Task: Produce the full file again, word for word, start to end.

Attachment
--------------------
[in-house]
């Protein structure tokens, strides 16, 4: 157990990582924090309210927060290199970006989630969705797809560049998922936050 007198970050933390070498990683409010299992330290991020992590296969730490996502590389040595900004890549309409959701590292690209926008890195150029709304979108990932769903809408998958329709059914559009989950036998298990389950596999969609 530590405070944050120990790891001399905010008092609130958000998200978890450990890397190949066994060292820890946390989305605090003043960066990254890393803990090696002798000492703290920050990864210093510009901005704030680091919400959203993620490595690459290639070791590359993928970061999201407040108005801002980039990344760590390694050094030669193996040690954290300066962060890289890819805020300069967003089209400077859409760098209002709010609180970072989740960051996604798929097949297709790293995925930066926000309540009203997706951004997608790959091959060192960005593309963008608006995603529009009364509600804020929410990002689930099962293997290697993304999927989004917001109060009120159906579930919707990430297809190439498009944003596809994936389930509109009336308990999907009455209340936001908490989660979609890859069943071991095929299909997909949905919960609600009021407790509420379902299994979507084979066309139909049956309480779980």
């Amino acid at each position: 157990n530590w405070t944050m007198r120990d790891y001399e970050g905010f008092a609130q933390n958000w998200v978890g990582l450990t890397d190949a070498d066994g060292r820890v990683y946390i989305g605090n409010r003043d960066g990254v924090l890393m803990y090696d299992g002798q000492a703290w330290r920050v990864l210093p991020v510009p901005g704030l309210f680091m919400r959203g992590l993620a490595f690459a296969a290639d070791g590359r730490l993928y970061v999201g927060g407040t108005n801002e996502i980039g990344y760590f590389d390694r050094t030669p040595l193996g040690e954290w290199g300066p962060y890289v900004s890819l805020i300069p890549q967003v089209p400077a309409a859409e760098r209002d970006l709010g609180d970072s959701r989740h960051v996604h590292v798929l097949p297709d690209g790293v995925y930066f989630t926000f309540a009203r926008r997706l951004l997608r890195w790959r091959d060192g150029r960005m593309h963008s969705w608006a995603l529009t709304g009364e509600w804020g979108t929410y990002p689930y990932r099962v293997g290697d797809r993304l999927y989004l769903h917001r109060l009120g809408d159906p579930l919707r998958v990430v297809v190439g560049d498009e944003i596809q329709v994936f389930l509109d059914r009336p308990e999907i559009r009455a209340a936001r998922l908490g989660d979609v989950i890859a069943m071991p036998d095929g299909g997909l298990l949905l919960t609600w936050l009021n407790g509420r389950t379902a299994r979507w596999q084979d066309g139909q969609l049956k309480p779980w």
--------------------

[in-house]
């Protein structure tokens, strides 16, 4: 157990990582924090309210927060290199970006989630969705797809560049998922936050 007198970050933390070498990683409010299992330290991020992590296969730490996502590389040595900004890549309409959701590292690209926008890195150029709304979108990932769903809408998958329709059914559009989950036998298990389950596999969609 530590405070944050120990790891001399905010008092609130958000998200978890450990890397190949066994060292820890946390989305605090003043960066990254890393803990090696002798000492703290920050990864210093510009901005704030680091919400959203993620490595690459290639070791590359993928970061999201407040108005801002980039990344760590390694050094030669193996040690954290300066962060890289890819805020300069967003089209400077859409760098209002709010609180970072989740960051996604798929097949297709790293995925930066926000309540009203997706951004997608790959091959060192960005593309963008608006995603529009009364509600804020929410990002689930099962293997290697993304999927989004917001109060009120159906579930919707990430297809190439498009944003596809994936389930509109009336308990999907009455209340936001908490989660979609890859069943071991095929299909997909949905919960609600009021407790509420379902299994979507084979066309139909049956309480779980």
């Amino acid at each position: 157990n530590w405070t944050m007198r120990d790891y001399e970050g905010f008092a609130q933390n958000w998200v978890g990582l450990t890397d190949a070498d066994g060292r820890v990683y946390i989305g605090n409010r003043d960066g990254v924090l890393m803990y090696d299992g002798q000492a703290w330290r920050v990864l210093p991020v510009p901005g704030l309210f680091m919400r959203g992590l993620a490595f690459a296969a290639d070791g590359r730490l993928y970061v999201g927060g407040t108005n801002e996502i980039g990344y760590f590389d390694r050094t030669p040595l193996g040690e954290w290199g300066p962060y890289v900004s890819l805020i300069p890549q967003v089209p400077a309409a859409e760098r209002d970006l709010g609180d970072s959701r989740h960051v996604h590292v798929l097949p297709d690209g790293v995925y930066f989630t926000f309540a009203r926008r997706l951004l997608r890195w790959r091959d060192g150029r960005m593309h963008s969705w608006a995603l529009t709304g009364e509600w804020g979108t929410y990002p689930y990932r099962v293997g290697d797809r993304l999927y989004l769903h917001r109060l009120g809408d159906p579930l919707r998958v990430v297809v190439g560049d498009e944003i596809q329709v994936f389930l509109d059914r009336p308990e999907i559009r009455a209340a936001r998922l908490g989660d979609v989950i890859a069943m071991p036998d095929g299909g997909l298990l949905l919960t609600w936050l009021n407790g509420r389950t379902a299994r979507w596999q084979d066309g139909q969609l049956k309480p779980w």